Toronto-based family physician Dr. Christopher Culligan says the process could be a nuisance or it could be a breeze – it all depends on how Canada Post decides to standardize the process.

Doctors already fill out Workplace Safety and Insurance Board forms in Ontario, for example, along with other forms such as parking permits for disability. The criteria are clearly laid out, so the physicians check off any medical conditions that apply to their patients and sign off on the details.

“It doesn’t have to be an onerous form, it could actually be very streamlined. But if they expect physicians to lay out the details without clear categories, then it’ll be a problem,” he explained.

The ideal scenario would be Canada Post covering its bases, determining what conditions merit at-home delivery, and doling out an easy-to-use form for Canadians and their doctors to fill out.

The questionnaire could even quantify how long at-home delivery is required – it could be on a monthly basis, yearly or indefinitely.

But Dr. Roy Wyman, a Toronto-based family doctor and College of Family Physicians of Canada spokesman, says that simply checking off boxes may not suffice.

“It should be patient-centered, and it makes much more sense for individuals to make the declaration. I’m not sure if you need a physician to sign off,” he told Global News.

The college wrote to Canada Post about its concerns after consulting with patients. They may not have a medical condition, but they could have their own concerns about how to get to their mail.

“There will be individuals who have difficulty accessing the application or having trouble with the process when someone has to sign off,” Wyman said.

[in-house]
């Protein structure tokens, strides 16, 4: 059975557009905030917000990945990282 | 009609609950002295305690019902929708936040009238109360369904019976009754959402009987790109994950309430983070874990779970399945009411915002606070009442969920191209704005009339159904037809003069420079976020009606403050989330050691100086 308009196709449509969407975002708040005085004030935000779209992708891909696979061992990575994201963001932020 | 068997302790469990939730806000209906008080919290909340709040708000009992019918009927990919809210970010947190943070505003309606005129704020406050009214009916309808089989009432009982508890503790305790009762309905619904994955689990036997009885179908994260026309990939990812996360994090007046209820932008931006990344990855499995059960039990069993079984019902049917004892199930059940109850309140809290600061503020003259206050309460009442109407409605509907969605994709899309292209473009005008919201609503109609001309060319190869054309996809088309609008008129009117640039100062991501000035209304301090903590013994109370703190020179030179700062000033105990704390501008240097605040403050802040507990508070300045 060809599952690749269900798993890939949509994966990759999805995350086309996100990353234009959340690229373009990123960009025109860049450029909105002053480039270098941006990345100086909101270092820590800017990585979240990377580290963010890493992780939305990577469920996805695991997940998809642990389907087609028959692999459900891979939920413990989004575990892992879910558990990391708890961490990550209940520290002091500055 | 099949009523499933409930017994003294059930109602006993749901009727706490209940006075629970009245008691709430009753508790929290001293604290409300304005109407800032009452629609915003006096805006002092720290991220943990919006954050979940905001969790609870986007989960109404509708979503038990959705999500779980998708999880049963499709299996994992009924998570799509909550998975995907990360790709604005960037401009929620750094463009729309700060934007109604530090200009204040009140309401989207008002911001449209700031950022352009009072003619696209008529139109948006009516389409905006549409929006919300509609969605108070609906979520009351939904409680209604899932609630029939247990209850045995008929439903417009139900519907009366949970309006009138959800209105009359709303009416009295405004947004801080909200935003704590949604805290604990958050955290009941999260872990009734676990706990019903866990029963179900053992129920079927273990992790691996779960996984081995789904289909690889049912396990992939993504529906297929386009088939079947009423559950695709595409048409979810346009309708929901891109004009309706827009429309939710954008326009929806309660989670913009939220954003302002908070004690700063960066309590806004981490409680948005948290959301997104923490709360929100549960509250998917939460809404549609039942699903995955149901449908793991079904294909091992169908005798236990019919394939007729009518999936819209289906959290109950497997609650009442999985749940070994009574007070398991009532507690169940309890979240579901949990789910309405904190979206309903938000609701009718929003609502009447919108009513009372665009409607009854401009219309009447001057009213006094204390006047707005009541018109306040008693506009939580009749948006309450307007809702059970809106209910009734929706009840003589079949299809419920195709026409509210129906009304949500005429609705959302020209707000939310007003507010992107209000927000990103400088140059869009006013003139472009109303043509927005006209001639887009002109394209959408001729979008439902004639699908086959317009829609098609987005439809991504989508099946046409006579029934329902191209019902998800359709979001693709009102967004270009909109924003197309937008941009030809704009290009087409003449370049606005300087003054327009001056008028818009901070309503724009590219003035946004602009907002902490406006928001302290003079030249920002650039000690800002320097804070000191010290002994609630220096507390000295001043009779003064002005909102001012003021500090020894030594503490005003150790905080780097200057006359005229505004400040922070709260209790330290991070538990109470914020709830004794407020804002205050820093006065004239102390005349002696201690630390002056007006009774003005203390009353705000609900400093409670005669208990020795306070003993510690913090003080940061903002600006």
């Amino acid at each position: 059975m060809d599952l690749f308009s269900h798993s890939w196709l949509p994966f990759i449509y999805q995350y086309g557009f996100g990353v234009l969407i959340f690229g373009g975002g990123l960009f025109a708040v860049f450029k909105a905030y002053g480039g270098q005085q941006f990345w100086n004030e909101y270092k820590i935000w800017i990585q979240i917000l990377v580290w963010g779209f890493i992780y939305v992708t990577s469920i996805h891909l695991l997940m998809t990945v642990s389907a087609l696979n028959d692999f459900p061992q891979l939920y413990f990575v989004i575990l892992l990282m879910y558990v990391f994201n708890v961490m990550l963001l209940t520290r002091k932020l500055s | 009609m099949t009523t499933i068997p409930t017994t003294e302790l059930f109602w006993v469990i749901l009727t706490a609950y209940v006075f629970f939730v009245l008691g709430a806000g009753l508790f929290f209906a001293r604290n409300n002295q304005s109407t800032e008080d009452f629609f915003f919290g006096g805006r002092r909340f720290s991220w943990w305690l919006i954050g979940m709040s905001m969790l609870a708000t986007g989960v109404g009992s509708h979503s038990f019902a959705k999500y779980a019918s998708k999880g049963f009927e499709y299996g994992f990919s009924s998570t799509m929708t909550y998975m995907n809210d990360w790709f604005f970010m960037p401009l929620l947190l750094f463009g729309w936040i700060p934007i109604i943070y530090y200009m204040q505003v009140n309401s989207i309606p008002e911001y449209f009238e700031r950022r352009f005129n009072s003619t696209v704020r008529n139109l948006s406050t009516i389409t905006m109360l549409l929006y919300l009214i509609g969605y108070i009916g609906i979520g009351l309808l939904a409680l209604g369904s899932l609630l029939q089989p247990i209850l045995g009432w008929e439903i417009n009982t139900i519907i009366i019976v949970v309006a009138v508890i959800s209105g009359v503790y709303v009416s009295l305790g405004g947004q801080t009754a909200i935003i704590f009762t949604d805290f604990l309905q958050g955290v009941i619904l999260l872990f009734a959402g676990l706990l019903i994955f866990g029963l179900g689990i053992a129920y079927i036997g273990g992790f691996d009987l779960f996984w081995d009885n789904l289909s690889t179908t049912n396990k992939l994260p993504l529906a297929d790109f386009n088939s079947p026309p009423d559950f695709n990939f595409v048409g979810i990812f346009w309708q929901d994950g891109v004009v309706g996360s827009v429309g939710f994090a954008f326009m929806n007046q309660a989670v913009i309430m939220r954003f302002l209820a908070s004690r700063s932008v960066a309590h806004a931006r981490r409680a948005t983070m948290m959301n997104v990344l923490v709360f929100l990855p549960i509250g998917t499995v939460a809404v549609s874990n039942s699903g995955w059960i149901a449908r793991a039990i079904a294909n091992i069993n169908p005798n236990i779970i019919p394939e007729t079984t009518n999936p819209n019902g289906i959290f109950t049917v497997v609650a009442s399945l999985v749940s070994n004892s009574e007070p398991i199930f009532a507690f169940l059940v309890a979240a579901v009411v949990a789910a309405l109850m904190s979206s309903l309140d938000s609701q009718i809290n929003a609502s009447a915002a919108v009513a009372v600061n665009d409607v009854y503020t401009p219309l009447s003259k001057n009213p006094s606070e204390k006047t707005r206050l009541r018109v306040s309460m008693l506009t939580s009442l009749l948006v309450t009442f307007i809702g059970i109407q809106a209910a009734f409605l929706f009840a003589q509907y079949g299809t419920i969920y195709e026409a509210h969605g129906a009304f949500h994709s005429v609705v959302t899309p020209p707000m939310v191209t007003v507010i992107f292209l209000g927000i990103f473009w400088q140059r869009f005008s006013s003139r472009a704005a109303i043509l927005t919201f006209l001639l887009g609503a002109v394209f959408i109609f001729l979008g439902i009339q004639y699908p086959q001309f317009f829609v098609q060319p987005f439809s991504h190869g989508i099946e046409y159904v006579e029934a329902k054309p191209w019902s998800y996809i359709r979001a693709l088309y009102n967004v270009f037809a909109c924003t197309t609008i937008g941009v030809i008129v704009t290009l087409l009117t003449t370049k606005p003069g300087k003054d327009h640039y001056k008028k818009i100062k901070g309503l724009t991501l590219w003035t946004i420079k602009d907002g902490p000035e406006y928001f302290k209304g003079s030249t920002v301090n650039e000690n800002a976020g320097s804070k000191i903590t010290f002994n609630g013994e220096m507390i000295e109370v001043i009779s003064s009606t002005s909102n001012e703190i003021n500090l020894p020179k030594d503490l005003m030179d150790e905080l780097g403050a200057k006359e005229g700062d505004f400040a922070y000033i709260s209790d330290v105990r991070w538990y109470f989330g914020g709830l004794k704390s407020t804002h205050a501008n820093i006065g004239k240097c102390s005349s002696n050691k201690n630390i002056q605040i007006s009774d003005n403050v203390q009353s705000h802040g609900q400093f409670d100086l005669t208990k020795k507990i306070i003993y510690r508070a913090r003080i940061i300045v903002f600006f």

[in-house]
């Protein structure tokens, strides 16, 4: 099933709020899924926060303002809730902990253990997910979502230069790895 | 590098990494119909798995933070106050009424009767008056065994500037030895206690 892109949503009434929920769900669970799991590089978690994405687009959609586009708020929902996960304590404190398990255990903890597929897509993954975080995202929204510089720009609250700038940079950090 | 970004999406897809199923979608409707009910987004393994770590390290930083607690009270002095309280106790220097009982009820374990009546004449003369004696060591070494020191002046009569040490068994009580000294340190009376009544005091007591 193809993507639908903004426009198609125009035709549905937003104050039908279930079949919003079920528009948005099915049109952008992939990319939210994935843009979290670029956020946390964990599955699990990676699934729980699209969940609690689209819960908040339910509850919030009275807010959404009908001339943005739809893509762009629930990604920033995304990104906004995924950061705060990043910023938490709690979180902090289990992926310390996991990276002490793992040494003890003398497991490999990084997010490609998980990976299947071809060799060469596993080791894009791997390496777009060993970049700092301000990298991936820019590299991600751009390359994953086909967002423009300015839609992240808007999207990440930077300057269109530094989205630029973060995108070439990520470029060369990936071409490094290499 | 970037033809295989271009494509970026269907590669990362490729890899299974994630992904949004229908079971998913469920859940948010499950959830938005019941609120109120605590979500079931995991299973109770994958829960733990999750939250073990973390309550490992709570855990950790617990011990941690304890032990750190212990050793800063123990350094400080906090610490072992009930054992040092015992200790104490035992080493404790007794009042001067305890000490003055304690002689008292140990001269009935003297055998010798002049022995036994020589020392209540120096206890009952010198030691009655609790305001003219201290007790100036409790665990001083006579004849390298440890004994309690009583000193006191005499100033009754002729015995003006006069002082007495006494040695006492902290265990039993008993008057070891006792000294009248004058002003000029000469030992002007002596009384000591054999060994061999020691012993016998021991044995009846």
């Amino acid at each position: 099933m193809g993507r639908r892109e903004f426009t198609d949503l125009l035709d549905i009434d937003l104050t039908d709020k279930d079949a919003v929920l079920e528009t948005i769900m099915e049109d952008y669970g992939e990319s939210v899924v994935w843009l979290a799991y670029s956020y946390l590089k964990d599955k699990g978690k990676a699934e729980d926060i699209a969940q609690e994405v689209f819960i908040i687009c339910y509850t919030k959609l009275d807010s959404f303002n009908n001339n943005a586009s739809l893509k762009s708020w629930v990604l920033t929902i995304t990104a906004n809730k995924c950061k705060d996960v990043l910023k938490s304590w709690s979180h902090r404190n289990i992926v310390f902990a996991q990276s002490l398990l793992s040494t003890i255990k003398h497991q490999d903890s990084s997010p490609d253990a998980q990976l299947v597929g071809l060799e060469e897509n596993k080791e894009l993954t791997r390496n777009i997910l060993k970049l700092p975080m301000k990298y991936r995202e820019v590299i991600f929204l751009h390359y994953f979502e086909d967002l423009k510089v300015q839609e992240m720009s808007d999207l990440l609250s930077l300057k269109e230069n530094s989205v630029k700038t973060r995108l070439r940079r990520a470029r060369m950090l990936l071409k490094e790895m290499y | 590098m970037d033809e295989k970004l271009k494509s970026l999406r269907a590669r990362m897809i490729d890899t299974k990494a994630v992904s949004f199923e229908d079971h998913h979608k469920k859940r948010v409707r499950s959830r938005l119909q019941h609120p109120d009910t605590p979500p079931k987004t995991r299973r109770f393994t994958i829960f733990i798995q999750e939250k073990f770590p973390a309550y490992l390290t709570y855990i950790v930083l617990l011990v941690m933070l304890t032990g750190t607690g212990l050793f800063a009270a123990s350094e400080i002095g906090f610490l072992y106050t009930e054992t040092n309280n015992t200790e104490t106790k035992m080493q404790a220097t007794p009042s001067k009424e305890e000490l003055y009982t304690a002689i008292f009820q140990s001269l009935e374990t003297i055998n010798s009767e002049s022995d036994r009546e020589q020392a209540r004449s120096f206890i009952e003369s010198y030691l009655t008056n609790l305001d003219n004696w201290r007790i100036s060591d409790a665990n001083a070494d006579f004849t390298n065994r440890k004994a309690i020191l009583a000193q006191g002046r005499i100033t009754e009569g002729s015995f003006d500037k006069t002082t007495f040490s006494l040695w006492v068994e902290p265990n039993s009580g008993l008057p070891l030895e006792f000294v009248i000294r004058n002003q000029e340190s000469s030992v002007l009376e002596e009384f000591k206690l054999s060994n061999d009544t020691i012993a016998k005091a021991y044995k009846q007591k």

He’s also wondering who is making the decisions on what merits an exemption, if there’s an appeals process, and if there are any issues with sharing patient’s confidential information.

Family physicians aren’t the only experts who can sign the forms – occupational therapists, physiotherapists and other specialists can, too. If doctors charge fees for their sign off, Canada Post says the patient is on the hook – it’ll cover the costs of the special accommodations made, though.

Last winter, the Ontario Medical Association urged employers to stop asking for sick notes during the flu season. It warned that doing so may be forcing sick employees into doctors’ offices, potentially infecting others and taking up valuable appointment time.

READ MORE: Got the flu? Stay home, and bosses don’t ask for sick notes

Hamilton said a “small percentage” of Canadians could be affected. If you live in an apartment building, seniors’ home or other complexes that already have a community mailbox, nothing changes.

Canada Post serves about 15 million homes – only five million have door service. About 100,000 addresses are making the transition this year. By 2019, the transition from home delivery to community mailboxes should be complete.

carmen.chai@globalnews.ca

© Shaw Media, 2014

Report an error

Comments